Streaming Music Just Isn't a Good Business
With recent bad news for several online music services, we are likely seeing the beginning of a major shakeout. The underlying problem is that music streaming is just not a very good business. And it's probably only going to get worse.
That might come as a surprise to some, given the amount of hype that surrounds companies like Spotify and Pandora. And the services are popular -- they just don't make any money. Not a single music-streaming service is consistently profitable, and most are losing increasingly large bundles every quarter.
There are plenty of reasons, but the top two are: high royalty demands by the music labels (that don't do much for the musicians themselves), and piddling revenues, whether from advertising or subscription fees. For streamers, that means costs are rising while revenues-per-stream are either flat or falling. That doesn't make for a bright future.
Meanwhile, the entry into the market of giant, cash-rich companies like Apple, Google, and Microsoft will only make things tougher. Those companies have no intention of making money from streaming. For them, streaming is a loss-leader, drawing listeners in as a way to make money elsewhere. For instance, Apple's iTunes Radio, which is expected to launch this week, is meant to prompt listeners to buy from iTunes, and, most importantly, to boost demand for Apple's appliances, such as the iPod and the iPhone.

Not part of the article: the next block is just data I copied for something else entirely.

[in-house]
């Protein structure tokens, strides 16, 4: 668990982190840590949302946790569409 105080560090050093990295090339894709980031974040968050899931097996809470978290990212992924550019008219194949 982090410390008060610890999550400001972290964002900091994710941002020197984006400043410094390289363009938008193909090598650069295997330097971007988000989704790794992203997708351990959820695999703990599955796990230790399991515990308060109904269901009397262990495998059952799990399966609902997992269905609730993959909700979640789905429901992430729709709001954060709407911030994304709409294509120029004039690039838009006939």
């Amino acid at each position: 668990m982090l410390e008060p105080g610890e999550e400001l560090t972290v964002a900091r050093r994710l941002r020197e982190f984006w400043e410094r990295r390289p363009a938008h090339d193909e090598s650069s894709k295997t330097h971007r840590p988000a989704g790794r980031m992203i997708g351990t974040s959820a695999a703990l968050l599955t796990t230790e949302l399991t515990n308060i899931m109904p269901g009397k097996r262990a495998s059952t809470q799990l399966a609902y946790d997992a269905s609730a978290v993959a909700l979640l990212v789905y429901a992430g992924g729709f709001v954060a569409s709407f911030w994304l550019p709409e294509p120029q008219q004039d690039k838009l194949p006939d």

Companies like Spotify, Rdio, Pandora, and Rhapsody are left to try to earn profits from the music itself. That seems to be less and less likely with each passing day.
On Monday, The Verge reported that Rhapsody -- the oldest company in the business -- had laid off 30 people, or about 15 percent of the staff, and that it plans to oust several key managers, including the company's leader, President Jon Irwin. Last week, Turntable.fm -- which allows users to upload and share music -- announced it would no longer allow uploads. That company is a bit of a gimmick and probably never had much of a future, but the underlying economics are the same as they are for all the others: high costs and low revenues. Spotify recently reported that its losses are still growing. The lesser-known Grooveshark recently announced layoffs.
Rdio, meanwhile, announced on Monday that it had hooked up with a traditional radio company, Cumulus, which will take a stake in Rdio, give the streamer access to its programming, and promote the service on its 525 stations. Cumulus, which counts KFOG among its bigger stations, is characterizing the deal as its foray into digital radio, but terrestrial radio isn't faring well itself. So the deal -- which doesn't involve any cash changing hands -- amounts to a marriage between two companies in two troubled industries that are facing the same set of possibly existential challenges. In the short term, it will likely help both of them. But the long-term problems remain.
None of this is necessarily bad news for listeners. As long as the big companies like Google and Apple see value in streaming, it will continue to exist. It's a bit troubling to see the business concentrated into fewer and fewer hands, but that often happens in media -- it's just the nature of the beast. Streaming obviously represents the future of music, but given that people clearly desire to pay little or nothing for music, it might be that recorded music simply can't function as a standalone business anymore.